25 Oct 2022
25 Oct 2022
Status: a revised version of this preprint is currently under review for the journal HESS.

A comprehensive assessment of in situ and remote sensing soil moisture data assimilation in the APSIM model for improving agricultural forecasting across the U.S. Midwest

Marissa Kivi1, Noemi Vergopolan2, and Hamze Dokoohaki1 Marissa Kivi et al.
  • 1Crop science department, University of Illinois at Urbana-Champaign, Urbana, IL, USA
  • 2Department of Civil and Environmental Engineering, Princeton University, Princeton, NJ, USA

Abstract. Today, the most popular approaches in agricultural forecasting leverage process-based crop models, crop monitoring data, and/or remote sensing imagery. Individually, each of these tools has its own unique advantages but is, nonetheless, limited in prediction accuracy, precision, or both. In this study we integrate in situ and remote sensing (RS) soil moisture observations with APSIM model through sequential data assimilation to evaluate the improvement in model predictions of downstream state variables across 5 experimental sites in the U.S Midwest. Four RS data products and in-situ observations spanning 19 site-years were used through two data assimilation approaches namely Ensemble Kalman Filter (EnKF) and Generalized Ensemble Filter (GEF) to constrain model states at observed time steps and estimate joint background and observation error matrices. Then, the assimilation’s impact on estimates of soil moisture, yield, NDVI, tile drainage, and nitrate leaching was assessed across all site-years. When assimilating in situ observations, the accuracy of soil moisture forecasts in the assimilation layers was improved by reducing RMSE by an average of 17 % for 10 cm and ~28 % for 20 cm depth soil layer across all site-years. These changes also led to improved simulation of soil moisture in deeper soil layers by an average of 12 %. Although crop yield was improved by an average of 23 %, the greatest improvement in yield accuracy was demonstrated in site-years with higher water stress, where assimilation served to increase available soil water for crop uptake. Alternatively, estimates of annual tile drainage and nitrate leaching were not well constrained across the study sites. Trends in drainage constraint suggest the importance of including additional data constraint such as evapotranspiration. The assimilation of RS soil moisture showed weaker constraint of downstream model state variables when compared to the assimilation of in situ soil moisture. The median reduction in soil moisture RMSE for observed soil layers was lower, on average, by a factor of 5. However, crop yield estimates were still improved overall with a median RMSE reduction of 17.2 %. Crop yield prediction was improved when assimilating both in-situ and remote sensing soil moisture observations and there is strong evidence that yield improvement was higher when under water-stressed conditions. Comparisons of system performance across different combinations of remote sensing data products indicated the importance of high temporal resolution and accurate observation uncertainty estimates when assimilating surface soil moisture observations.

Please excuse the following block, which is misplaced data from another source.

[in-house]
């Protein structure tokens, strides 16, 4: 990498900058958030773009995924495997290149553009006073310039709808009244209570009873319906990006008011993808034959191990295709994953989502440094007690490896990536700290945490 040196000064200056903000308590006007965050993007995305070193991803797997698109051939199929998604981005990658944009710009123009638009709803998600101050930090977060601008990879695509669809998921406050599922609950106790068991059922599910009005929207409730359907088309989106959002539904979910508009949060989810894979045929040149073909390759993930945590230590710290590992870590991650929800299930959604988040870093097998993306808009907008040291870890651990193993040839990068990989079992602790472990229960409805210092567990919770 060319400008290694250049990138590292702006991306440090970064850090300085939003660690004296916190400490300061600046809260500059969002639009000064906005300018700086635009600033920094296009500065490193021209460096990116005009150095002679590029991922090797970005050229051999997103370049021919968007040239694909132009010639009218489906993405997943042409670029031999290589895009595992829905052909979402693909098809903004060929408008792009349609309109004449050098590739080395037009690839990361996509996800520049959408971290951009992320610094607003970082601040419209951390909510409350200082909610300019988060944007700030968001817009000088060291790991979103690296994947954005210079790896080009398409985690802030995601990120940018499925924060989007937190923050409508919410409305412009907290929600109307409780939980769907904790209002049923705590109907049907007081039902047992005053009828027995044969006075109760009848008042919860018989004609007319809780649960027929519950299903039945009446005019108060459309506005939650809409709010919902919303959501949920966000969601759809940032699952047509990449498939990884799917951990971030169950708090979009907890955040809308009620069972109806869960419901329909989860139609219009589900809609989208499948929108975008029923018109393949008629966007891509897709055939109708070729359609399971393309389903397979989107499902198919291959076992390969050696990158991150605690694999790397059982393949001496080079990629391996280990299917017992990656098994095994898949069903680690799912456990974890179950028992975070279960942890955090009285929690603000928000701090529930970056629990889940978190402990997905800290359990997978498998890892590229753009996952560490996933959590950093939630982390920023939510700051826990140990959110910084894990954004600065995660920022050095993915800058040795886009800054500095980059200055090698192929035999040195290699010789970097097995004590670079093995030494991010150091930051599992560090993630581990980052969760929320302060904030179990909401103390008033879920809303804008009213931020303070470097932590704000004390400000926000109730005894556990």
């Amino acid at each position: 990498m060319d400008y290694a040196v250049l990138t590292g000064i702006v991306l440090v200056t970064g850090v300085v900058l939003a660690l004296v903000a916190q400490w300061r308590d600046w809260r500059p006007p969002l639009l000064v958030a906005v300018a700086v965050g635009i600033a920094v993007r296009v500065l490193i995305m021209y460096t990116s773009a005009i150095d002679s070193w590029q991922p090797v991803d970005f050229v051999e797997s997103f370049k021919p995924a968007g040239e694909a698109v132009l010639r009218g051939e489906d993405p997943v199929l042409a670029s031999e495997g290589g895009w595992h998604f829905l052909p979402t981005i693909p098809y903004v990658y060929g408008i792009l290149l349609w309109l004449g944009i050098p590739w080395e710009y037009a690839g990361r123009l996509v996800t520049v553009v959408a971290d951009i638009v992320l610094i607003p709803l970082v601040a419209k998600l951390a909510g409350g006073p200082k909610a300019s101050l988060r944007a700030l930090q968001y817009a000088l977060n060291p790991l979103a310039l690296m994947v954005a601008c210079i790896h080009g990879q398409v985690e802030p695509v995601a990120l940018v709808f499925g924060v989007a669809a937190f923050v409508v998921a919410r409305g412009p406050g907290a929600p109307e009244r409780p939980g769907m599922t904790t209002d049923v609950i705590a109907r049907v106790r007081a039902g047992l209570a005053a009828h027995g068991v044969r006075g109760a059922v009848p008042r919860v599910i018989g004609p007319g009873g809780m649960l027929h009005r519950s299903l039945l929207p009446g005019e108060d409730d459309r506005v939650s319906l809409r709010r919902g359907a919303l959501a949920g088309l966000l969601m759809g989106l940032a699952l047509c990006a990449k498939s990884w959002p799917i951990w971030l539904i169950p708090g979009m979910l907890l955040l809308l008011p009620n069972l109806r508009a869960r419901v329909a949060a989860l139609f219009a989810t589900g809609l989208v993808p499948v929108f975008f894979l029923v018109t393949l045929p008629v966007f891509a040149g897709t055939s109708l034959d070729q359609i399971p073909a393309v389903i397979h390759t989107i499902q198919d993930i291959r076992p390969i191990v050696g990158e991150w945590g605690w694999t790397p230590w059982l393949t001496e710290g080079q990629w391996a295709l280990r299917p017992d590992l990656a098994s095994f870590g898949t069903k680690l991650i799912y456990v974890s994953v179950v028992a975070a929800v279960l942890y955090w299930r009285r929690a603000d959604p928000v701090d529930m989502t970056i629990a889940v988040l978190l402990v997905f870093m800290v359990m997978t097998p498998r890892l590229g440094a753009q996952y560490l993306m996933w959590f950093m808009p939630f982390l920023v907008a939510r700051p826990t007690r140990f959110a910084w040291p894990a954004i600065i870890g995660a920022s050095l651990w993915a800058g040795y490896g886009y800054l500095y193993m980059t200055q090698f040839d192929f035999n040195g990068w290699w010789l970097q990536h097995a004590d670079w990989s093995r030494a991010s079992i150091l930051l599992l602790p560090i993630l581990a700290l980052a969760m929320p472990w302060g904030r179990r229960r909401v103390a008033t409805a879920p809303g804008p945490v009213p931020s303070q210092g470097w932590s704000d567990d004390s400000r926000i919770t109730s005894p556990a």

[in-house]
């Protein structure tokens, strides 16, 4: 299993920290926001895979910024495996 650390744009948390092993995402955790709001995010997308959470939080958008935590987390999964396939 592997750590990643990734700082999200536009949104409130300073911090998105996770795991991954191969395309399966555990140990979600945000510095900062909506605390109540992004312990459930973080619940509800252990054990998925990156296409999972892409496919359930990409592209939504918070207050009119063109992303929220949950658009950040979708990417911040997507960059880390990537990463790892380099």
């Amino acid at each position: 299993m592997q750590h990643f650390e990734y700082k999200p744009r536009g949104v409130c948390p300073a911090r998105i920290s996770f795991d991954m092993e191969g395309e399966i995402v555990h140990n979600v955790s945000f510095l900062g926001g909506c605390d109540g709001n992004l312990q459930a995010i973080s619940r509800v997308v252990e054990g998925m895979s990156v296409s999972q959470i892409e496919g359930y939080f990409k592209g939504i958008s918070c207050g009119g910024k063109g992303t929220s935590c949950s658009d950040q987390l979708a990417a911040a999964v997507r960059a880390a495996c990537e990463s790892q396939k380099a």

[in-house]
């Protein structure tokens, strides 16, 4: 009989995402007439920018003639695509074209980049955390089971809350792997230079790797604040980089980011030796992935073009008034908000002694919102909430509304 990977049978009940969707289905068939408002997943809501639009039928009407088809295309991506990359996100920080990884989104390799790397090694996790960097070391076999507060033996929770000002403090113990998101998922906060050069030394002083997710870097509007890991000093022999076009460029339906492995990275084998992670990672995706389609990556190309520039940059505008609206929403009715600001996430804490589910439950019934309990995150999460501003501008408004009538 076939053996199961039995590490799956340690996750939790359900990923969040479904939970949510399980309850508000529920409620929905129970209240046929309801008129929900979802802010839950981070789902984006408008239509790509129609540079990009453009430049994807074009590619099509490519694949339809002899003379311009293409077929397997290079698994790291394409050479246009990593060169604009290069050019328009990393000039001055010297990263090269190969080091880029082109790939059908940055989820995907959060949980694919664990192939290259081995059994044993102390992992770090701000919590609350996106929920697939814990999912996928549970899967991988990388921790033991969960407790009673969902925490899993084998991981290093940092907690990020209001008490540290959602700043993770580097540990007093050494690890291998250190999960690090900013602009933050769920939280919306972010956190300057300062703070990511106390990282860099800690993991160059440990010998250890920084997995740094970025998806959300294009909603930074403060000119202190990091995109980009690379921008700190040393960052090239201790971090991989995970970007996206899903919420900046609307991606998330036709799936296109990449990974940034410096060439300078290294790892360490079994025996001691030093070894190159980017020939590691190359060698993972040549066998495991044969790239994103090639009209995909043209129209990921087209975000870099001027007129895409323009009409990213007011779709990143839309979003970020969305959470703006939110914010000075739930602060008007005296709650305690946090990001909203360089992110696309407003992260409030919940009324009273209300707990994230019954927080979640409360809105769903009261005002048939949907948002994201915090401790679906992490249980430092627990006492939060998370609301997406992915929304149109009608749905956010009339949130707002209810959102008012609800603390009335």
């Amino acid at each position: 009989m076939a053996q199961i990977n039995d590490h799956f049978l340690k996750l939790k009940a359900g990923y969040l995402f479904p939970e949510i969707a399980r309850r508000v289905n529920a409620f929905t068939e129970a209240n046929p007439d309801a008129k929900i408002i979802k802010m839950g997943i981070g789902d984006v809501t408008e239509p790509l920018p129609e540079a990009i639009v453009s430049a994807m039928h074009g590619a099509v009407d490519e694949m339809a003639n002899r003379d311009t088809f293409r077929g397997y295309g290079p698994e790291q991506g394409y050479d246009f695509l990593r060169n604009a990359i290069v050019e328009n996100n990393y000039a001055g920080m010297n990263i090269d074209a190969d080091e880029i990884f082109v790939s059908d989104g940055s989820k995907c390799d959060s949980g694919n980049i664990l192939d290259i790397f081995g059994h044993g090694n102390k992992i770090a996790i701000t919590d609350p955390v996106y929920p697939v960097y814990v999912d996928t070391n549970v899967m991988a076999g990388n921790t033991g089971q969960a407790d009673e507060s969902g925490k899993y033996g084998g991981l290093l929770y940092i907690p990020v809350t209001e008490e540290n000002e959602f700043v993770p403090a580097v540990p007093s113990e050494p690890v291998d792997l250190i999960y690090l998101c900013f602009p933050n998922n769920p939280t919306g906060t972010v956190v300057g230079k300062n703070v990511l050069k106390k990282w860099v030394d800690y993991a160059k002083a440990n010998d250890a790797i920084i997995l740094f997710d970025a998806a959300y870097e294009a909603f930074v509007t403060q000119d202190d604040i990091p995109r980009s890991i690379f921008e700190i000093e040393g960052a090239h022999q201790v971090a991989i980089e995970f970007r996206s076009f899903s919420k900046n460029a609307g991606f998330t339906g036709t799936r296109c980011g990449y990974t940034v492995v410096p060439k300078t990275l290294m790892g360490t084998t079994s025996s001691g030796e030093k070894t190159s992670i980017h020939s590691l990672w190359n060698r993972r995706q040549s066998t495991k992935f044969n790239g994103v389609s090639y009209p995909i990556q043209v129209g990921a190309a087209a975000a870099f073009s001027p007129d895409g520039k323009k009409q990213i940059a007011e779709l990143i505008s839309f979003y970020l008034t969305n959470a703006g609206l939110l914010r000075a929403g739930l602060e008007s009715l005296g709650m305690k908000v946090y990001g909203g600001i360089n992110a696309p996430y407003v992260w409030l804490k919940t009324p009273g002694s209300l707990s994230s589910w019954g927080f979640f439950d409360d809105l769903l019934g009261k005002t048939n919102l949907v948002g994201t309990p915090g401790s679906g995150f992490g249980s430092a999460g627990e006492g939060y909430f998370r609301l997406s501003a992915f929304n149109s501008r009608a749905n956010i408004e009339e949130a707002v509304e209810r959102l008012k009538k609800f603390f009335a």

Marissa Kivi et al.

Status: final response (author comments only)

Comment types: AC – author | RC – referee | CC – community | EC – editor | CEC – chief editor | : Report abuse
  • RC1: 'Comment on hess-2022-342', Warrick Dawes, 03 Nov 2022
    • AC1: 'Reply on RC1', Hamze Dokoohaki, 09 Jan 2023
  • RC2: 'Comment on hess-2022-342', Svitlana Kokhan, 29 Nov 2022
    • AC2: 'Reply on RC2', Hamze Dokoohaki, 09 Jan 2023

Marissa Kivi et al.

Marissa Kivi et al.


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Short summary
This study attempts to provide a framework for direct integration of soil moisture observations collected from soil sensors and satellite imagery into process-based crop models for improving the representation of agricultral systems. The performance of this framework was evaluated across 19 site x years for crop yield, NDVI, soil moisture, tile flow drainage and nitrate leaching.